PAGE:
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Optical coherence tomography (OCT) provides tissue morphology imagery at much higher resolution than other imaging modalities such as MRI or ultrasound, and the machines are comparatively cheaper. It is an easy technique to perform; is non-ionizing, and therefore safe. These benefits are driving a rapid transformation of OCT, from its principal application as a research tool, into an extension of the 'neurological examination' in routine office practice. Originally used in assessing the severity of tissue damage and prognosis of multiple sclerosis and various neuro-ophthalmic conditions, OCT is increasingly used in other neurological disorders such as Parkinson's disease, ALS, and Alzheimer's disease. This book is the first comprehensive review of the use of OCT in neurological diseases. The coverage includes a description of the technique and its utilization in a variety of neurologic conditions. Essential reading for neurologists, neuro-ophthalmologists, and neuroradiologists wanting an introductory account of the clinical applications of OCT.
This chapter deals with the measurement of impairment or disability for use in multiple sclerosis (MS) clinical trials from a medical model perspective, focusing on global clinical trial outcome measures. It addresses the methodological issues in measuring impairment and disability. The measures of neurological impairment and disability in MS can be grouped into four classes: biological assays, performance measures, rating scales and self-report measures. The Incapacity Status Scale and the multiple sclerosis (MS) Quality of Life Inventory are examples of such self-report measures, also called patient reported outcomes or PROs. Surrogate outcome measures have been studied in a variety of diseases and have been hoped for within the MS community. The development of the Multiple Sclerosis Functional Composite (MSFC) resulted from the analysis of a pooled data set of placebo control groups and natural history study databases.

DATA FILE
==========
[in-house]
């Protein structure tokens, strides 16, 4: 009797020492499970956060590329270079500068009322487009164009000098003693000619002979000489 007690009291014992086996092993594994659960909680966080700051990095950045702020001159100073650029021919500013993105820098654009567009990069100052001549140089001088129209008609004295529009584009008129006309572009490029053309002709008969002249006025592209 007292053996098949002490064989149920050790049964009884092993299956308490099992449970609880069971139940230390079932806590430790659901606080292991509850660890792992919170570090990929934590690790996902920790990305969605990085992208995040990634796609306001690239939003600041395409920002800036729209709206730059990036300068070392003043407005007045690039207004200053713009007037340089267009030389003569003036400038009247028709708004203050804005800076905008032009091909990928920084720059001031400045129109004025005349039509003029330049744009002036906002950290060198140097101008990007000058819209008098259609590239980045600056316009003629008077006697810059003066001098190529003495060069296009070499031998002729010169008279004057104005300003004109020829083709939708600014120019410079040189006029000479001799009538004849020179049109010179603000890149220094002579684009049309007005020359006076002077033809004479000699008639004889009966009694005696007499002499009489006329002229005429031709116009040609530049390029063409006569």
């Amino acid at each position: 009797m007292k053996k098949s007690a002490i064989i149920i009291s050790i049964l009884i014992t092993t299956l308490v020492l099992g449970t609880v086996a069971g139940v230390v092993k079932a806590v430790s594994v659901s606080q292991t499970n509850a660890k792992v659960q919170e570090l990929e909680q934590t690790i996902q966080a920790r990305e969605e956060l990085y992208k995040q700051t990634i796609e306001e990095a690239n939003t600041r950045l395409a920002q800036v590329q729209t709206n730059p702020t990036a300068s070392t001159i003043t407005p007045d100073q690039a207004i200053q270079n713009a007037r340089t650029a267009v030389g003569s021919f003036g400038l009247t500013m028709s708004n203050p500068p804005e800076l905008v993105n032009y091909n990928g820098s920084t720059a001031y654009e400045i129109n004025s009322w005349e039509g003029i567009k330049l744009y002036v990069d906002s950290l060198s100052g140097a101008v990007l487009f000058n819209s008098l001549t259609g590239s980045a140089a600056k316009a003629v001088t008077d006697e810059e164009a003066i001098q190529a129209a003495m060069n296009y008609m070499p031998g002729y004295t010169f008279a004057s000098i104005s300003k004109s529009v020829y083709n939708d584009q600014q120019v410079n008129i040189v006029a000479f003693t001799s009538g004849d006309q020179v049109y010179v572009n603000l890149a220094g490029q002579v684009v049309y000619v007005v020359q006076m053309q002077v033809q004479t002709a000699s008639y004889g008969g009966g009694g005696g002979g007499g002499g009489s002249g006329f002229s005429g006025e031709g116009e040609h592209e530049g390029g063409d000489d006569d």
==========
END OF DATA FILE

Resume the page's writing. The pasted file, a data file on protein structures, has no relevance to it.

There are four conventional magnetic resonance imaging (cMRI) components readily visible to the clinician considering the extent of multiple sclerosis (MS) pathology in individual patients that might be compared with the extent of MRI-defined pathology from group data derived from natural history or clinical trial cohorts. These include: the presence, number and quality of enhancements; the aggregate number and volume of lesions defined on T2-weighted images; the number and volume of T1-weighted hypointense lesions; and net tissue loss or atrophy. Since initially inactive subjects may not contribute much to measuring efficacy over time, many trials rely on a design including an enrichment strategy based on enhancement on one, or sometimes multiple screening MRI studies. Many consider enhancing activity to be an MRI equivalent of clinical relapse. Most studies show little or no correlation between enhancing lesions and composite disability measures at one point in time, or over a few years.
In adult breakthrough disease, treatment strategies include switching to another first-line agent, adding another agent to the on-going therapy, or switching to a second-line drug such as natalizumab or immunosuppression. Therapeutic strategies such as switch to a second-line agent are typically associated with the possibility of more severe adverse events than those seen with first-line agents, including life-threatening conditions such as progressive multifocal leukoencephalopathy (PML), leukemia, secondary cancers, or infections. The primary goal of breakthrough therapy in pediatric multiple sclerosis (MS) is to prevent disease activity and disability progression in patients who have continued disease activity despite appropriate first-line therapy. Methotrexate (MTX) is a dicarboxylic acid used in the treatment of various cancers and autoimmune diseases. Combination therapy of either first-line drugs or first-line drugs with a second-line agent is sometimes used as an approach to obtain better disease control in breakthrough MS.
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